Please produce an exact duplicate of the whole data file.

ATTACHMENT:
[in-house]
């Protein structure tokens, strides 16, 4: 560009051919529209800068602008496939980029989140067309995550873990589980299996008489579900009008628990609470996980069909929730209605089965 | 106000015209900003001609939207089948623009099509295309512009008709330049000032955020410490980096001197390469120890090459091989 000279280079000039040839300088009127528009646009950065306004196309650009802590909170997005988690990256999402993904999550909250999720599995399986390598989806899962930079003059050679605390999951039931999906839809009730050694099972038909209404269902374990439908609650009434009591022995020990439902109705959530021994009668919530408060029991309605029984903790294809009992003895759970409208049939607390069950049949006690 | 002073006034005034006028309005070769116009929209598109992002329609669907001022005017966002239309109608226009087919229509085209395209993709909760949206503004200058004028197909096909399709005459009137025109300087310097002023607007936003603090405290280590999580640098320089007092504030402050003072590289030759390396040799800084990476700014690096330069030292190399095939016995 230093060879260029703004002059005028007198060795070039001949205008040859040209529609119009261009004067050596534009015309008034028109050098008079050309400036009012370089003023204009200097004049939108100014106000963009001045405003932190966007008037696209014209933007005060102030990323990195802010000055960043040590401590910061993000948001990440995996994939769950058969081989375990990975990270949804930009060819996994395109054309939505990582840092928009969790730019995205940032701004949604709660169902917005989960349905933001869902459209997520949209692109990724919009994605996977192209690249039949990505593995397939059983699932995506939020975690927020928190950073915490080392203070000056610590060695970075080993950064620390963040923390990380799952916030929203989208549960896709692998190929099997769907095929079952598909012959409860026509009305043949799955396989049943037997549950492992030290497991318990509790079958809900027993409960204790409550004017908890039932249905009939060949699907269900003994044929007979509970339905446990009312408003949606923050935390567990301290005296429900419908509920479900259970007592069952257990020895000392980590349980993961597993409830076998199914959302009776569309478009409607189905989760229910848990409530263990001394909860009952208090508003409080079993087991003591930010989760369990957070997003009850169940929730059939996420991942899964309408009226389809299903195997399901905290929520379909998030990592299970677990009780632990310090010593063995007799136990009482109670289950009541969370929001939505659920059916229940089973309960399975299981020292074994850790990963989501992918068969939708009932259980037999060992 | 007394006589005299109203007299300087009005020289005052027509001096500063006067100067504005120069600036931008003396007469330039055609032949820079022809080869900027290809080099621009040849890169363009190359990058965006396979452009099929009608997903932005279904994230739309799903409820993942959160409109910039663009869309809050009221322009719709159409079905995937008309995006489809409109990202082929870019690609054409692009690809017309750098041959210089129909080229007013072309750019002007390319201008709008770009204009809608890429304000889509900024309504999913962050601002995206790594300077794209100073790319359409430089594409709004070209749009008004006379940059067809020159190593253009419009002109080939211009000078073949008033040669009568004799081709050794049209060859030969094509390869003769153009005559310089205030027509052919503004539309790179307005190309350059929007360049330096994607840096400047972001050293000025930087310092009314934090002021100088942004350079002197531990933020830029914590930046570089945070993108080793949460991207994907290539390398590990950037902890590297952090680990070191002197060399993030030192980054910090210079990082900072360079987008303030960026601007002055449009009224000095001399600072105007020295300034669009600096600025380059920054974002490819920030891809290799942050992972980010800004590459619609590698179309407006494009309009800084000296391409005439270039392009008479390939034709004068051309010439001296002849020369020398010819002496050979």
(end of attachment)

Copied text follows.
[in-house]
């Protein structure tokens, strides 16, 4: 560009051919529209800068602008496939980029989140067309995550873990589980299996008489579900009008628990609470996980069909929730209605089965 | 106000015209900003001609939207089948623009099509295309512009008709330049000032955020410490980096001197390469120890090459091989 000279280079000039040839300088009127528009646009950065306004196309650009802590909170997005988690990256999402993904999550909250999720599995399986390598989806899962930079003059050679605390999951039931999906839809009730050694099972038909209404269902374990439908609650009434009591022995020990439902109705959530021994009668919530408060029991309605029984903790294809009992003895759970409208049939607390069950049949006690 | 002073006034005034006028309005070769116009929209598109992002329609669907001022005017966002239309109608226009087919229509085209395209993709909760949206503004200058004028197909096909399709005459009137025109300087310097002023607007936003603090405290280590999580640098320089007092504030402050003072590289030759390396040799800084990476700014690096330069030292190399095939016995 230093060879260029703004002059005028007198060795070039001949205008040859040209529609119009261009004067050596534009015309008034028109050098008079050309400036009012370089003023204009200097004049939108100014106000963009001045405003932190966007008037696209014209933007005060102030990323990195802010000055960043040590401590910061993000948001990440995996994939769950058969081989375990990975990270949804930009060819996994395109054309939505990582840092928009969790730019995205940032701004949604709660169902917005989960349905933001869902459209997520949209692109990724919009994605996977192209690249039949990505593995397939059983699932995506939020975690927020928190950073915490080392203070000056610590060695970075080993950064620390963040923390990380799952916030929203989208549960896709692998190929099997769907095929079952598909012959409860026509009305043949799955396989049943037997549950492992030290497991318990509790079958809900027993409960204790409550004017908890039932249905009939060949699907269900003994044929007979509970339905446990009312408003949606923050935390567990301290005296429900419908509920479900259970007592069952257990020895000392980590349980993961597993409830076998199914959302009776569309478009409607189905989760229910848990409530263990001394909860009952208090508003409080079993087991003591930010989760369990957070997003009850169940929730059939996420991942899964309408009226389809299903195997399901905290929520379909998030990592299970677990009780632990310090010593063995007799136990009482109670289950009541969370929001939505659920059916229940089973309960399975299981020292074994850790990963989501992918068969939708009932259980037999060992 | 007394006589005299109203007299300087009005020289005052027509001096500063006067100067504005120069600036931008003396007469330039055609032949820079022809080869900027290809080099621009040849890169363009190359990058965006396979452009099929009608997903932005279904994230739309799903409820993942959160409109910039663009869309809050009221322009719709159409079905995937008309995006489809409109990202082929870019690609054409692009690809017309750098041959210089129909080229007013072309750019002007390319201008709008770009204009809608890429304000889509900024309504999913962050601002995206790594300077794209100073790319359409430089594409709004070209749009008004006379940059067809020159190593253009419009002109080939211009000078073949008033040669009568004799081709050794049209060859030969094509390869003769153009005559310089205030027509052919503004539309790179307005190309350059929007360049330096994607840096400047972001050293000025930087310092009314934090002021100088942004350079002197531990933020830029914590930046570089945070993108080793949460991207994907290539390398590990950037902890590297952090680990070191002197060399993030030192980054910090210079990082900072360079987008303030960026601007002055449009009224000095001399600072105007020295300034669009600096600025380059920054974002490819920030891809290799942050992972980010800004590459619609590698179309407006494009309009800084000296391409005439270039392009008479390939034709004068051309010439001296002849020369020398010819002496050979």